Residential Segregation among Nicaraguan Immigrants in Costa Rica in 2000

Gilbert Brenes, University of Wisconsin at Madison

The article analyzes residential segregation among Nicaraguan immigrants in Costa Rica, in three of its dimensions: non-uniformity, isolation, and agglomeration. The source of the data is Costa Rica's 2000 Population Census. The values of the indices were used as dependent variables for OLS models (corrected for spatial autocorrelation), in order to determine factors associated to residential segregation. The paper finds that residential segregation of Nicaraguans is relatively moderate, very similar to the levels for Hispanics in US cities. Two variables were consistently correlated to the three different dimensions of segregation: the proportion of Nicaraguans living as squatters in the "canton" and to live in the Central Region. Moreover, in the municipalities with the highest indices, the proportion of Nicaraguans with High School education or more, the proportion of Nicaraguans naturalized as Costa Rican citizens, and the proportion of these immigrants that live in extended households, are all lower.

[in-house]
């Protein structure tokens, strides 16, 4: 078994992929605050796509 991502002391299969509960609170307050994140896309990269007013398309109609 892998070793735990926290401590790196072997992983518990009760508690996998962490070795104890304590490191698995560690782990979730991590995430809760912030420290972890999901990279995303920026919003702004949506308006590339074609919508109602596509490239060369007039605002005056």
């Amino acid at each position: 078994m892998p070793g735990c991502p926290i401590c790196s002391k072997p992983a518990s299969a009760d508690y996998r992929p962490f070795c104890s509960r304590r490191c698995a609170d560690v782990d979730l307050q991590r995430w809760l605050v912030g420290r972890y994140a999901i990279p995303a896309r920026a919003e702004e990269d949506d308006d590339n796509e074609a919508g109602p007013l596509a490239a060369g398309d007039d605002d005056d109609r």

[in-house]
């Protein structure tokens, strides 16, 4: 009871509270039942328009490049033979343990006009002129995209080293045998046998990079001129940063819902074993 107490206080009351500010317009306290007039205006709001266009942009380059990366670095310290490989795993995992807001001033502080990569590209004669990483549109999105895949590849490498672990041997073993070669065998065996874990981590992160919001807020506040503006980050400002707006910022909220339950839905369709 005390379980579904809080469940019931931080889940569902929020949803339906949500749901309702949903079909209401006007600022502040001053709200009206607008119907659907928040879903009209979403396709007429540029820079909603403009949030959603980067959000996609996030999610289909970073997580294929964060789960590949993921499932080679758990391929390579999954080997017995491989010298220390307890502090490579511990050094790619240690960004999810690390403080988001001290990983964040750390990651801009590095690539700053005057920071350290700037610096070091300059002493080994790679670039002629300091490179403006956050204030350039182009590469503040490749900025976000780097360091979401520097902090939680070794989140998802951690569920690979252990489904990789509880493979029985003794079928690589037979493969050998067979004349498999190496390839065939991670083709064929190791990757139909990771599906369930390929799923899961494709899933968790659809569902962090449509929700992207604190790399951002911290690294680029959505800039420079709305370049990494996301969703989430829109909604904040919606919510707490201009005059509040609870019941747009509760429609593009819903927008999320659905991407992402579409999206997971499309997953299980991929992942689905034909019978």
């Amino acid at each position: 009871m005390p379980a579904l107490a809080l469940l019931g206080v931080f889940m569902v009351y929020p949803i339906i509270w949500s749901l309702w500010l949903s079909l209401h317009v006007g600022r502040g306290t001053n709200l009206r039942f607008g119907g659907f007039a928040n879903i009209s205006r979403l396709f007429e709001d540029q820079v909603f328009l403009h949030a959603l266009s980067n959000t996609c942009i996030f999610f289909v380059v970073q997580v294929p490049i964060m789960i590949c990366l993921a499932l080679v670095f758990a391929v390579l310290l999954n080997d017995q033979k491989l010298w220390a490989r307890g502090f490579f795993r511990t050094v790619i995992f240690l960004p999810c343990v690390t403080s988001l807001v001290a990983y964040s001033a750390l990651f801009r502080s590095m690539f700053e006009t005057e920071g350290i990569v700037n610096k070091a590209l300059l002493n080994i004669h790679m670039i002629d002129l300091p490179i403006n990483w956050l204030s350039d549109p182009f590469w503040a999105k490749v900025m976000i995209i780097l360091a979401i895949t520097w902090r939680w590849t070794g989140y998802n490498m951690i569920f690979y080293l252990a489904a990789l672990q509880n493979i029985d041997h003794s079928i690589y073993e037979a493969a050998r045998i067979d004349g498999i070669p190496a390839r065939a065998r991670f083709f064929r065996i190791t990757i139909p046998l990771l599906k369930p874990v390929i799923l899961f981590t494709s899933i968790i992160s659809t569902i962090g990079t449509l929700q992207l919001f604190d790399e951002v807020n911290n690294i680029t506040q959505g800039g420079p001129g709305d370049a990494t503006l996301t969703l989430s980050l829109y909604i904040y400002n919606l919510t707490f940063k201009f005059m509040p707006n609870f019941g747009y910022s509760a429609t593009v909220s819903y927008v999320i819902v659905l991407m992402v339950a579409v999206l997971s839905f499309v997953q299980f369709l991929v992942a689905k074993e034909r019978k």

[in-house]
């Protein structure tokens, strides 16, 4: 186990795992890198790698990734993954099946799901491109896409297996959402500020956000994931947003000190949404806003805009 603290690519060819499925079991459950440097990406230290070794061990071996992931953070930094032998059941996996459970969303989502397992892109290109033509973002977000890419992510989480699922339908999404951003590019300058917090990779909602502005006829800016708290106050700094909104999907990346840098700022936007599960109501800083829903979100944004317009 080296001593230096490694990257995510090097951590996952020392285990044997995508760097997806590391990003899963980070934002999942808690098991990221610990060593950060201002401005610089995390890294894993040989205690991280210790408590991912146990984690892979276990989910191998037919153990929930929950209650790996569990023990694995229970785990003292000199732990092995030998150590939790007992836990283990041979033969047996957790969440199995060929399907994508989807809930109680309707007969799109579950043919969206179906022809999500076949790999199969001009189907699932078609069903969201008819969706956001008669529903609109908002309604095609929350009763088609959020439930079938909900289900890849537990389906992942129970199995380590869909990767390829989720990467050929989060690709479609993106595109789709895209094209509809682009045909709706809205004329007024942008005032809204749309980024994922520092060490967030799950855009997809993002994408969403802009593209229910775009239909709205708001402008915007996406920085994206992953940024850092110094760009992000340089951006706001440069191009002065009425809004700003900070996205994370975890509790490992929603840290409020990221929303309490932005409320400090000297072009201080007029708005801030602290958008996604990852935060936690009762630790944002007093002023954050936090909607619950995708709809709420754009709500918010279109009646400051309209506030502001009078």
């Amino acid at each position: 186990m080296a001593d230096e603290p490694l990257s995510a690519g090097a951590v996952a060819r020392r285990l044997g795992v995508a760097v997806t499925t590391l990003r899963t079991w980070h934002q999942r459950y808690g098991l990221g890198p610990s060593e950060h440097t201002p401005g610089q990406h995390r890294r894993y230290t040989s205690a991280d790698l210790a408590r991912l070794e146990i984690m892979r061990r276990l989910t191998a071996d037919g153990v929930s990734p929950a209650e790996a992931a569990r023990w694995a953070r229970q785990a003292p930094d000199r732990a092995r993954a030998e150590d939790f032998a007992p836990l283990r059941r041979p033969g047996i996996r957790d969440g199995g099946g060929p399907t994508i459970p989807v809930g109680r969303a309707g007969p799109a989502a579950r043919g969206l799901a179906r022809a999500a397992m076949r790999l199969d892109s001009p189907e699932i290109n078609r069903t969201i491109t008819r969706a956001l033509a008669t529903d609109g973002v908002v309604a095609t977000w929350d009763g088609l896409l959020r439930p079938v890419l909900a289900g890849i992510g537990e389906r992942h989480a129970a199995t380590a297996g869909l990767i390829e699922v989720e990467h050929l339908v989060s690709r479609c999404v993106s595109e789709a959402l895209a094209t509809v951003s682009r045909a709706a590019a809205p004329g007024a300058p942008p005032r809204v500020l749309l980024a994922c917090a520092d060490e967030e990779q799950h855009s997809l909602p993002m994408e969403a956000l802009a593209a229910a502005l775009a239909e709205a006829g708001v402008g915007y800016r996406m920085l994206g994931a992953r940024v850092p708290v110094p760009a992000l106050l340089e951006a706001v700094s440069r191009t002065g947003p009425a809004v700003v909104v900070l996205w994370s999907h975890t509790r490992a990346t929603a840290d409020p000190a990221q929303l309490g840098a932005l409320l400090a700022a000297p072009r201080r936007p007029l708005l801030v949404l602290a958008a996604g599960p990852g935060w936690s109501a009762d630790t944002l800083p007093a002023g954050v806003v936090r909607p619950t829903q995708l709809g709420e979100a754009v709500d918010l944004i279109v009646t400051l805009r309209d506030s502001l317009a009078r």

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Presented in Poster Session 6: Applied Demography, Methods, Migration, Labor and Education, Gender, and Race and Ethnicity